has its hard-sf moments, such as observing the planetesimals
drifting together to form the Earth. (Never mind the time
machine that takes the observers there to watch it.)
That's not "hard-sf", that's "eye candy f/x," with a little
"filler because the script is a little short" for seasoning.
Post by Dorothy J Heydt
You have to take with a grain of salt a show whose basis is
"Time can be rewritten; except when it can't." But salt
improves the flavor.
I'm inclined to see Who as having exceed the bounds of any
genre and established itself as unique. Anything you can
legitimately compare it to is something that's trying be like
it (and probably failing miserably).
IIRC the BBC classifies it as a "kid's show". (Or at least did
at one point.)
IIRC, originally, it was classified as a kid's educational show
(because they intended to show a lot of history).

I'd say they have exceeded expecations somewhat.
--
Terry Austin

Vacation photos from Iceland:
https://plus.google.com/u/0/collection/QaXQkB

"Terry Austin: like the polio vaccine, only with more asshole."
-- David Bilek

Jesus forgives sinners, not criminals.
Moriarty
2018-06-07 22:11:36 UTC
Permalink
Post by Jibini Kula Tumbili Kujisalimisha
Post by Dimensional Traveler
Post by Jibini Kula Tumbili Kujisalimisha
Post by Dorothy J Heydt
Post by Jibini Kula Tumbili Kujisalimisha
In article
Post by Joe Bernstein
So this makes the entire set so far - Pern, Lensmen, and
<Star Wars> - border problems, because *all* of them
feature (*besides* psionics) technology that cares who
wields it.
Although one could build technology that *acts as though it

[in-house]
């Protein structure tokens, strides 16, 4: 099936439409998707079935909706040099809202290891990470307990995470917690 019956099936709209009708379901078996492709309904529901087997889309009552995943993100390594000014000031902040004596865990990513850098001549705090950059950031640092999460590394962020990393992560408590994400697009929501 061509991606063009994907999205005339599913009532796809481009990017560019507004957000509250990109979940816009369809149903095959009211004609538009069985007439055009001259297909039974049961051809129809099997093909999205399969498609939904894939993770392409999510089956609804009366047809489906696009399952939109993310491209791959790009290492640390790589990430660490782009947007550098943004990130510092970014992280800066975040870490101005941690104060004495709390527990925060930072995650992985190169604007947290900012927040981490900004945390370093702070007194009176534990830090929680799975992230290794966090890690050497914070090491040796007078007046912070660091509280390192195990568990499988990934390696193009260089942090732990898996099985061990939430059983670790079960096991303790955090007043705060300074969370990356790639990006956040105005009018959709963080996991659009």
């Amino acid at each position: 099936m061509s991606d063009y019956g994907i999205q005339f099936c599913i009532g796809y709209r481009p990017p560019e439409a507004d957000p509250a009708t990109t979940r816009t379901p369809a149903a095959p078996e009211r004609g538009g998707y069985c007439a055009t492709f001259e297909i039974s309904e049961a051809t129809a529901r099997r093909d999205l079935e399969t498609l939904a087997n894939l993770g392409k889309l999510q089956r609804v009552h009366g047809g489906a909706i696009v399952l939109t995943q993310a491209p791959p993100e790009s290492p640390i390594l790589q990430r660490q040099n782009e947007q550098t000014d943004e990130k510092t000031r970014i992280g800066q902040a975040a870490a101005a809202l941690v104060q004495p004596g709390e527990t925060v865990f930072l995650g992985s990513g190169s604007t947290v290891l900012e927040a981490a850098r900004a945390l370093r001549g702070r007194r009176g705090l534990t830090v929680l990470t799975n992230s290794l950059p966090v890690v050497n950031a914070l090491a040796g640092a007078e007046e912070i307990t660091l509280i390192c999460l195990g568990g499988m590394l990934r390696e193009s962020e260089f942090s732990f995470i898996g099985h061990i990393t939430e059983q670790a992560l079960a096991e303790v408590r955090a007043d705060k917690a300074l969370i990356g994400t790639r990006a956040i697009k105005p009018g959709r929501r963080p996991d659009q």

cared* who wields it. Voiceprint, thumbprint, EEG traces...
any way you can reasonably attune a gadget to a single
person and lock it away from others.
But an inherent part of a technology based setting is that
once you have a device attuned to a specific individual,
another indvidual will be able to hack it (to use it
themselves, or to deny it to the authorized user).
I'm sure someone, somewhere, has done something similar with
straight-up heroic fantasy, but it's not common.
Hmmmm.
There's a Doctor Who episode wherein the Doctor, having had
his own sonic screwdriver confiscated, grabs the Master's and
tries to attack him with it, but it's keyed to the Master's
identity. You can certainly call Doctor Who heroic fantasy if
you like.
I believe the genre I'd put Dr Who in (if you insist I do) is
"Dr Who." But I certainly wouldn't quibble with someone who
called it that.
Post by Dorothy J Heydt
I prefer "soft and squishy science fiction" myself; the show
has its hard-sf moments, such as observing the planetesimals
drifting together to form the Earth. (Never mind the time
machine that takes the observers there to watch it.)
That's not "hard-sf", that's "eye candy f/x," with a little
"filler because the script is a little short" for seasoning.
Post by Dorothy J Heydt
You have to take with a grain of salt a show whose basis is
"Time can be rewritten; except when it can't." But salt
improves the flavor.
I'm inclined to see Who as having exceed the bounds of any
genre and established itself as unique. Anything you can
legitimately compare it to is something that's trying be like
it (and probably failing miserably).
IIRC the BBC classifies it as a "kid's show". (Or at least did
at one point.)
IIRC, originally, it was classified as a kid's educational show
(because they intended to show a lot of history).
That's true. The original intention was for the TARDIS to take on the appearance of a local object from the appropriate period of history they were visiting. That idea was quickly junked to save costs.

It was the success of the second story "The Daleks" that made the producers partially abandon the historical educational focus. As you know Bob, the first series had roughly half the stories set in our historical past and the others set in outer space.